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The Designed Self: Psychoanalysis and Contemporary Identities

Human Science


by
Carlo Strenger

Book Details

Format: EPUB

Page count: 224 pages

File size: 555 KB

Protection: DRM

Language: English

What can contemporary psychoanalysis bring to the understanding of Generation X, a cohort for whom the trivialization of a dizzying array of possible experiences teamed with the pressure to lead spectacular lives often leads to diffuse feelings of confusion, depression, and disorientation.  The Designed Self chronicles Strenger’s therapeutic encounters with five extraordinarily gifted young adults for whom the ideal of authenticity long associated with the Baby-Boom generation was supplanted by the need to experiment endlessly with the self.  Perpetual self-experimentation, constantly reinforced by the media, came to encompass everything from career choice, to hair color, to body shape, to gender identity.  In compelling clinical stories, Strenger introduces us to patients for whom the project of shaping the self had become a cultural imperative no less than an expression of individuality.  At once insightful and cautionary, The Designed Self investigates how psychoanalysis must change if it is to claim cultural relevance and therapeutic effectiveness in The Age of the Designed Self.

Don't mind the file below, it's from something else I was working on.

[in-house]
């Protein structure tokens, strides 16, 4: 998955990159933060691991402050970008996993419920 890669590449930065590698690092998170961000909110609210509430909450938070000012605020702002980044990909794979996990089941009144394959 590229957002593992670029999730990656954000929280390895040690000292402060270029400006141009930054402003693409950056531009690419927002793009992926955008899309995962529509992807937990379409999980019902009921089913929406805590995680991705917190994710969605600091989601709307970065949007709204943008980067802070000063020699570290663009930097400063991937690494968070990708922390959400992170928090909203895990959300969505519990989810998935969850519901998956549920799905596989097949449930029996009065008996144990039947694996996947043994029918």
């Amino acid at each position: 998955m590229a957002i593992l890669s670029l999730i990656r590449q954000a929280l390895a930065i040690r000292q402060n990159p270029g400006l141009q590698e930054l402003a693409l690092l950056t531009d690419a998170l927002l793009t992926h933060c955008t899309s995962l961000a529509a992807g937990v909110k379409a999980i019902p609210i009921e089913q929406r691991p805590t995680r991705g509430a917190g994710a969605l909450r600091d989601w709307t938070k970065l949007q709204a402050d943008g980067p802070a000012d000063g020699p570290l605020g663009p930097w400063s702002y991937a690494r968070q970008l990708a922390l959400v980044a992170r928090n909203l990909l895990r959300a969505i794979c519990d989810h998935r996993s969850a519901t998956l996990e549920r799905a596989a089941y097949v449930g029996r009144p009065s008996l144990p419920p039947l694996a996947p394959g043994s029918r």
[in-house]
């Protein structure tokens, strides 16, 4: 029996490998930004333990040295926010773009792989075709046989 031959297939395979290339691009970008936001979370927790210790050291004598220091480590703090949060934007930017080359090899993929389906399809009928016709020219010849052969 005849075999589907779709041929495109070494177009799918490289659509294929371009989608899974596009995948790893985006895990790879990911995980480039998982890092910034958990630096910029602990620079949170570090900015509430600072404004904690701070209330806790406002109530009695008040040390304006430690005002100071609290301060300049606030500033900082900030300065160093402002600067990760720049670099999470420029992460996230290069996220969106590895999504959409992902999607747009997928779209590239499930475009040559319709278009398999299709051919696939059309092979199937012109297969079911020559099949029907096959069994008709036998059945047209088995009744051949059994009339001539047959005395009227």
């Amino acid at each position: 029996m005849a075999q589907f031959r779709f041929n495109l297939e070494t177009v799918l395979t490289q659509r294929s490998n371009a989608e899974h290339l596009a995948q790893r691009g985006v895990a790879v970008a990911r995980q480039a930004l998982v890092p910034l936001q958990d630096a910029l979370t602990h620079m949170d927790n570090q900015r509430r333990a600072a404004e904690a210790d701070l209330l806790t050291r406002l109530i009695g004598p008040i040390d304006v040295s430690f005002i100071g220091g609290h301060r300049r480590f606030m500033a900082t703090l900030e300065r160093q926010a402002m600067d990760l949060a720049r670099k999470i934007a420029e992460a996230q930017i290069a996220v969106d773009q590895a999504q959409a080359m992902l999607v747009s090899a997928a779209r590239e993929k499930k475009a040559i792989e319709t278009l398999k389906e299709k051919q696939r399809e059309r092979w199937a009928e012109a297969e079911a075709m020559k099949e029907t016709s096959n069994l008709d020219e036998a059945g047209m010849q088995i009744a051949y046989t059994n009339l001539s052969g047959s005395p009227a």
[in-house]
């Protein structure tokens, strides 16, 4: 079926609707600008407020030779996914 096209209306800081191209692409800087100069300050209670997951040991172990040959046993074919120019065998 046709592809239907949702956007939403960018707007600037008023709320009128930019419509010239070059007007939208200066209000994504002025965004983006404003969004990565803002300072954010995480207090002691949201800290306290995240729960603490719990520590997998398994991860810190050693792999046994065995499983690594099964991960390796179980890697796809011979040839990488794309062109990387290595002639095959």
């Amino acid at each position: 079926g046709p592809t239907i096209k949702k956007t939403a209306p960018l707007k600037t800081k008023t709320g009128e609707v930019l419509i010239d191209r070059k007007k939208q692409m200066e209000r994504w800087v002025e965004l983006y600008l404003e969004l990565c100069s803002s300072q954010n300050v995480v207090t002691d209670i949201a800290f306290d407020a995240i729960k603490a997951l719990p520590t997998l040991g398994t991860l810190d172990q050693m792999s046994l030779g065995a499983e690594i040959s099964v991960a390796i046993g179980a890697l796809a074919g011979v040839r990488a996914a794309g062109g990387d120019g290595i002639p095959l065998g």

What can contemporary psychoanalysis bring to the understanding of Generation X, a cohort for whom the trivialization of a dizzying array of possible experiences teamed with the pressure to lead spectacular lives often leads to diffuse feelings of confusion, depression, and disorientation.  The Designed Self chronicles Strenger’s therapeutic encounters with five extraordinarily gifted young adults for whom the ideal of authenticity long associated with the Baby-Boom… (more)

What can contemporary psychoanalysis bring to the understanding of Generation X, a cohort for whom the trivialization of a dizzying array of possible experiences teamed with the pressure to lead spectacular lives often leads to diffuse feelings of confusion, depression, and disorientation.  The Designed Self chronicles Strenger’s therapeutic encounters with five extraordinarily gifted young adults for whom the ideal of authenticity long associated with the Baby-Boom generation was supplanted by the need to experiment endlessly with the self.  Perpetual self-experimentation, constantly reinforced by the media, came to encompass everything from career choice, to hair color, to body shape, to gender identity.  In compelling clinical stories, Strenger introduces us to patients for whom the project of shaping the self had become a cultural imperative no less than an expression of individuality.  At once insightful and cautionary, The Designed Self investigates how psychoanalysis must change if it is to claim cultural relevance and therapeutic effectiveness in The Age of the Designed Self.

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